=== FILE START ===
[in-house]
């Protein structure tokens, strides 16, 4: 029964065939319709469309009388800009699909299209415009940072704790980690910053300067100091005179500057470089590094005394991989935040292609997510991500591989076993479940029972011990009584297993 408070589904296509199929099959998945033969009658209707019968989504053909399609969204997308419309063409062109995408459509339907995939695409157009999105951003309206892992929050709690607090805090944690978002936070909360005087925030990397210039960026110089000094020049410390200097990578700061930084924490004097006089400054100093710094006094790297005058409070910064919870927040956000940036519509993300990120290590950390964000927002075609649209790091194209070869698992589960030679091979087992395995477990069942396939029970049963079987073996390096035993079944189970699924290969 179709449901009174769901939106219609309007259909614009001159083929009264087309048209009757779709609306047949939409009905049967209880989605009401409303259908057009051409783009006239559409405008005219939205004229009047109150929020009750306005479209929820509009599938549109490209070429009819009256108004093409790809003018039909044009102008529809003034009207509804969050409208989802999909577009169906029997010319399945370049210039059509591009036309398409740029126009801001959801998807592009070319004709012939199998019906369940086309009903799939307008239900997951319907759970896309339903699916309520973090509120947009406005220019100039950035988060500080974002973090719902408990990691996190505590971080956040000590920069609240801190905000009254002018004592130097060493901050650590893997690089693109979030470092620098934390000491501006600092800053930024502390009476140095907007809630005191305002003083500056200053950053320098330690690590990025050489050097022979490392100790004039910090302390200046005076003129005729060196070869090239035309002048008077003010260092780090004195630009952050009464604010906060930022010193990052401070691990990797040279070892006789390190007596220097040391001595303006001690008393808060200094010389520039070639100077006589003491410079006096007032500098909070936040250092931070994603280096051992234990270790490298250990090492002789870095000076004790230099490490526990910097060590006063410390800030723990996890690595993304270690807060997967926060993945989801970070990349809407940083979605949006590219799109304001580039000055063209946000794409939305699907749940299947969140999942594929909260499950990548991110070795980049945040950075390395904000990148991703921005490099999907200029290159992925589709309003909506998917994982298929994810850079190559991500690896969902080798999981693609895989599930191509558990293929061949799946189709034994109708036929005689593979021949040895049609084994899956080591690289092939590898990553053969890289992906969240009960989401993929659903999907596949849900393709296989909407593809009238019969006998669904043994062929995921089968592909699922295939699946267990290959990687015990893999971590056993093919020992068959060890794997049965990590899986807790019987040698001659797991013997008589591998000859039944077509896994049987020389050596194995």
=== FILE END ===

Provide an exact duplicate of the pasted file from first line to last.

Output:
[in-house]
């Protein structure tokens, strides 16, 4: 029964065939319709469309009388800009699909299209415009940072704790980690910053300067100091005179500057470089590094005394991989935040292609997510991500591989076993479940029972011990009584297993 408070589904296509199929099959998945033969009658209707019968989504053909399609969204997308419309063409062109995408459509339907995939695409157009999105951003309206892992929050709690607090805090944690978002936070909360005087925030990397210039960026110089000094020049410390200097990578700061930084924490004097006089400054100093710094006094790297005058409070910064919870927040956000940036519509993300990120290590950390964000927002075609649209790091194209070869698992589960030679091979087992395995477990069942396939029970049963079987073996390096035993079944189970699924290969 179709449901009174769901939106219609309007259909614009001159083929009264087309048209009757779709609306047949939409009905049967209880989605009401409303259908057009051409783009006239559409405008005219939205004229009047109150929020009750306005479209929820509009599938549109490209070429009819009256108004093409790809003018039909044009102008529809003034009207509804969050409208989802999909577009169906029997010319399945370049210039059509591009036309398409740029126009801001959801998807592009070319004709012939199998019906369940086309009903799939307008239900997951319907759970896309339903699916309520973090509120947009406005220019100039950035988060500080974002973090719902408990990691996190505590971080956040000590920069609240801190905000009254002018004592130097060493901050650590893997690089693109979030470092620098934390000491501006600092800053930024502390009476140095907007809630005191305002003083500056200053950053320098330690690590990025050489050097022979490392100790004039910090302390200046005076003129005729060196070869090239035309002048008077003010260092780090004195630009952050009464604010906060930022010193990052401070691990990797040279070892006789390190007596220097040391001595303006001690008393808060200094010389520039070639100077006589003491410079006096007032500098909070936040250092931070994603280096051992234990270790490298250990090492002789870095000076004790230099490490526990910097060590006063410390800030723990996890690595993304270690807060997967926060993945989801970070990349809407940083979605949006590219799109304001580039000055063209946000794409939305699907749940299947969140999942594929909260499950990548991110070795980049945040950075390395904000990148991703921005490099999907200029290159992925589709309003909506998917994982298929994810850079190559991500690896969902080798999981693609895989599930191509558990293929061949799946189709034994109708036929005689593979021949040895049609084994899956080591690289092939590898990553053969890289992906969240009960989401993929659903999907596949849900393709296989909407593809009238019969006998669904043994062929995921089968592909699922295939699946267990290959990687015990893999971590056993093919020992068959060890794997049965990590899986807790019987040698001659797991013997008589591998000859039944077509896994049987020389050596194995």